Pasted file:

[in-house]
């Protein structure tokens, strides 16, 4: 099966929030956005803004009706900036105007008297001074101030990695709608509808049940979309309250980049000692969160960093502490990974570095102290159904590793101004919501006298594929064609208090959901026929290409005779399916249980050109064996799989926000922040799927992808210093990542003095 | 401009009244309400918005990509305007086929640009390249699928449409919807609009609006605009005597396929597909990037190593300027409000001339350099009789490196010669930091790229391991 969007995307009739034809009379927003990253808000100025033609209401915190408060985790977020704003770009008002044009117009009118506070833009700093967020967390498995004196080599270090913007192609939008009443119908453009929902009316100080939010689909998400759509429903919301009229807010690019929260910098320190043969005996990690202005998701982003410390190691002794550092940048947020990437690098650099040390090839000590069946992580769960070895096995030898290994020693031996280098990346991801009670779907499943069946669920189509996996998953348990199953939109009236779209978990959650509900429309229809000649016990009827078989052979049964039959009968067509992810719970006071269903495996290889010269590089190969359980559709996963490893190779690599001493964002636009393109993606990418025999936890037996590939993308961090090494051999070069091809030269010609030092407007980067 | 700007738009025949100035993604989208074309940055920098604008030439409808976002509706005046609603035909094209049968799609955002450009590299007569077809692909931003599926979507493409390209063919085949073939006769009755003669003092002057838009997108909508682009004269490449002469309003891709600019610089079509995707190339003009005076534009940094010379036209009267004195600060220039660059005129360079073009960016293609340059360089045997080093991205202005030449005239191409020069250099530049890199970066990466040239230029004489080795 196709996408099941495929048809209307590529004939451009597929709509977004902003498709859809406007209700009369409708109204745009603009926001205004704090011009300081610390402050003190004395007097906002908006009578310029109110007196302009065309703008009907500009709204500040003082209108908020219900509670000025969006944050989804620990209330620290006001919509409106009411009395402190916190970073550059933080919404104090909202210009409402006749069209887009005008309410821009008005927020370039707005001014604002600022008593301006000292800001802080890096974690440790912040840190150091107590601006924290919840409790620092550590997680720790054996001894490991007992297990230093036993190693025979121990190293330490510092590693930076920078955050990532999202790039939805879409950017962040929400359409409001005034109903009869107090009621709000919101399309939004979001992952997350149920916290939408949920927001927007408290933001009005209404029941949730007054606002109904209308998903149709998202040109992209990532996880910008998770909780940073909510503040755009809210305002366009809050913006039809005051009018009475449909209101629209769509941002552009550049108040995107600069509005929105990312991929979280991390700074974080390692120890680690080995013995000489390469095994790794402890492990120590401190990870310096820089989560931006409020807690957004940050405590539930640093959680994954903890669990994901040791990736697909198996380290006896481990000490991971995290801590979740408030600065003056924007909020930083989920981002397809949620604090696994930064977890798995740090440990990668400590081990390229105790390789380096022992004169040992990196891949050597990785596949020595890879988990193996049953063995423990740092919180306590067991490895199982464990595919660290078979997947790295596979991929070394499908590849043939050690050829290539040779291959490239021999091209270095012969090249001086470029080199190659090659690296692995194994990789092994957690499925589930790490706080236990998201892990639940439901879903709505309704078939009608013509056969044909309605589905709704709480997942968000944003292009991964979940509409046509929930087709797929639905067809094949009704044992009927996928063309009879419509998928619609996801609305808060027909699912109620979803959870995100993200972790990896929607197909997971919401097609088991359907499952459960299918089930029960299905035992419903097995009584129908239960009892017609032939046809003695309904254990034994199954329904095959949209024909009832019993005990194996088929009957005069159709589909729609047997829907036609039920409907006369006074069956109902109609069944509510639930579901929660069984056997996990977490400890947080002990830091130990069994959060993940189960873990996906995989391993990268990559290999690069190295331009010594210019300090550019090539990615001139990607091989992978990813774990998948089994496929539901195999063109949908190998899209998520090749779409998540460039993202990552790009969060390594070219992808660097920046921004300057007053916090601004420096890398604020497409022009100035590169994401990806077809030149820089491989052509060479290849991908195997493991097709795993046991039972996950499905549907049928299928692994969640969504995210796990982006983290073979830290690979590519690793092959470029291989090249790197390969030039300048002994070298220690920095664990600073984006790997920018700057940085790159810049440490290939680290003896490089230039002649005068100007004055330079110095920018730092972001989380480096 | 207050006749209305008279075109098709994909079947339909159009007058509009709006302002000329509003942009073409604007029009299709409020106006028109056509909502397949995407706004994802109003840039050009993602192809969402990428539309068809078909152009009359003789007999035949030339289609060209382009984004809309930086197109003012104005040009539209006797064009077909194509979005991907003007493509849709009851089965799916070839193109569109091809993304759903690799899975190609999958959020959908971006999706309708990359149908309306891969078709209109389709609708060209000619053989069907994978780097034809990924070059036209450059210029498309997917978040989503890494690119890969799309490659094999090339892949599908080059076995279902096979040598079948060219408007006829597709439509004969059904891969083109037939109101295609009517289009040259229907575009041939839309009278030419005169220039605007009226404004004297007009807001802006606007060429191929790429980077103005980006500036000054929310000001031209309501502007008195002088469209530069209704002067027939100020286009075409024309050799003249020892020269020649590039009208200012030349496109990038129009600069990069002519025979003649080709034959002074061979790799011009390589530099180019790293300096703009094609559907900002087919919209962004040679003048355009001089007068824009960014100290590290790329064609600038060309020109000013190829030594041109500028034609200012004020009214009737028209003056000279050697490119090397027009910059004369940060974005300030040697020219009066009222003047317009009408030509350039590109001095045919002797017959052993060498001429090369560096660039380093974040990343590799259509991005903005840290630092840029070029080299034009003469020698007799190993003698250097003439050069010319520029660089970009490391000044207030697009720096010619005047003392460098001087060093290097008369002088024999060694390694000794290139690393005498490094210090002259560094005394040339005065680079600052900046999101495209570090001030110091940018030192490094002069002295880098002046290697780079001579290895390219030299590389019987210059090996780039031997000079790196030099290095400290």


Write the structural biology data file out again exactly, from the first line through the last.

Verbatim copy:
[in-house]
């Protein structure tokens, strides 16, 4: 099966929030956005803004009706900036105007008297001074101030990695709608509808049940979309309250980049000692969160960093502490990974570095102290159904590793101004919501006298594929064609208090959901026929290409005779399916249980050109064996799989926000922040799927992808210093990542003095 | 401009009244309400918005990509305007086929640009390249699928449409919807609009609006605009005597396929597909990037190593300027409000001339350099009789490196010669930091790229391991 969007995307009739034809009379927003990253808000100025033609209401915190408060985790977020704003770009008002044009117009009118506070833009700093967020967390498995004196080599270090913007192609939008009443119908453009929902009316100080939010689909998400759509429903919301009229807010690019929260910098320190043969005996990690202005998701982003410390190691002794550092940048947020990437690098650099040390090839000590069946992580769960070895096995030898290994020693031996280098990346991801009670779907499943069946669920189509996996998953348990199953939109009236779209978990959650509900429309229809000649016990009827078989052979049964039959009968067509992810719970006071269903495996290889010269590089190969359980559709996963490893190779690599001493964002636009393109993606990418025999936890037996590939993308961090090494051999070069091809030269010609030092407007980067 | 700007738009025949100035993604989208074309940055920098604008030439409808976002509706005046609603035909094209049968799609955002450009590299007569077809692909931003599926979507493409390209063919085949073939006769009755003669003092002057838009997108909508682009004269490449002469309003891709600019610089079509995707190339003009005076534009940094010379036209009267004195600060220039660059005129360079073009960016293609340059360089045997080093991205202005030449005239191409020069250099530049890199970066990466040239230029004489080795 196709996408099941495929048809209307590529004939451009597929709509977004902003498709859809406007209700009369409708109204745009603009926001205004704090011009300081610390402050003190004395007097906002908006009578310029109110007196302009065309703008009907500009709204500040003082209108908020219900509670000025969006944050989804620990209330620290006001919509409106009411009395402190916190970073550059933080919404104090909202210009409402006749069209887009005008309410821009008005927020370039707005001014604002600022008593301006000292800001802080890096974690440790912040840190150091107590601006924290919840409790620092550590997680720790054996001894490991007992297990230093036993190693025979121990190293330490510092590693930076920078955050990532999202790039939805879409950017962040929400359409409001005034109903009869107090009621709000919101399309939004979001992952997350149920916290939408949920927001927007408290933001009005209404029941949730007054606002109904209308998903149709998202040109992209990532996880910008998770909780940073909510503040755009809210305002366009809050913006039809005051009018009475449909209101629209769509941002552009550049108040995107600069509005929105990312991929979280991390700074974080390692120890680690080995013995000489390469095994790794402890492990120590401190990870310096820089989560931006409020807690957004940050405590539930640093959680994954903890669990994901040791990736697909198996380290006896481990000490991971995290801590979740408030600065003056924007909020930083989920981002397809949620604090696994930064977890798995740090440990990668400590081990390229105790390789380096022992004169040992990196891949050597990785596949020595890879988990193996049953063995423990740092919180306590067991490895199982464990595919660290078979997947790295596979991929070394499908590849043939050690050829290539040779291959490239021999091209270095012969090249001086470029080199190659090659690296692995194994990789092994957690499925589930790490706080236990998201892990639940439901879903709505309704078939009608013509056969044909309605589905709704709480997942968000944003292009991964979940509409046509929930087709797929639905067809094949009704044992009927996928063309009879419509998928619609996801609305808060027909699912109620979803959870995100993200972790990896929607197909997971919401097609088991359907499952459960299918089930029960299905035992419903097995009584129908239960009892017609032939046809003695309904254990034994199954329904095959949209024909009832019993005990194996088929009957005069159709589909729609047997829907036609039920409907006369006074069956109902109609069944509510639930579901929660069984056997996990977490400890947080002990830091130990069994959060993940189960873990996906995989391993990268990559290999690069190295331009010594210019300090550019090539990615001139990607091989992978990813774990998948089994496929539901195999063109949908190998899209998520090749779409998540460039993202990552790009969060390594070219992808660097920046921004300057007053916090601004420096890398604020497409022009100035590169994401990806077809030149820089491989052509060479290849991908195997493991097709795993046991039972996950499905549907049928299928692994969640969504995210796990982006983290073979830290690979590519690793092959470029291989090249790197390969030039300048002994070298220690920095664990600073984006790997920018700057940085790159810049440490290939680290003896490089230039002649005068100007004055330079110095920018730092972001989380480096 | 207050006749209305008279075109098709994909079947339909159009007058509009709006302002000329509003942009073409604007029009299709409020106006028109056509909502397949995407706004994802109003840039050009993602192809969402990428539309068809078909152009009359003789007999035949030339289609060209382009984004809309930086197109003012104005040009539209006797064009077909194509979005991907003007493509849709009851089965799916070839193109569109091809993304759903690799899975190609999958959020959908971006999706309708990359149908309306891969078709209109389709609708060209000619053989069907994978780097034809990924070059036209450059210029498309997917978040989503890494690119890969799309490659094999090339892949599908080059076995279902096979040598079948060219408007006829597709439509004969059904891969083109037939109101295609009517289009040259229907575009041939839309009278030419005169220039605007009226404004004297007009807001802006606007060429191929790429980077103005980006500036000054929310000001031209309501502007008195002088469209530069209704002067027939100020286009075409024309050799003249020892020269020649590039009208200012030349496109990038129009600069990069002519025979003649080709034959002074061979790799011009390589530099180019790293300096703009094609559907900002087919919209962004040679003048355009001089007068824009960014100290590290790329064609600038060309020109000013190829030594041109500028034609200012004020009214009737028209003056000279050697490119090397027009910059004369940060974005300030040697020219009066009222003047317009009408030509350039590109001095045919002797017959052993060498001429090369560096660039380093974040990343590799259509991005903005840290630092840029070029080299034009003469020698007799190993003698250097003439050069010319520029660089970009490391000044207030697009720096010619005047003392460098001087060093290097008369002088024999060694390694000794290139690393005498490094210090002259560094005394040339005065680079600052900046999101495209570090001030110091940018030192490094002069002295880098002046290697780079001579290895390219030299590389019987210059090996780039031997000079790196030099290095400290």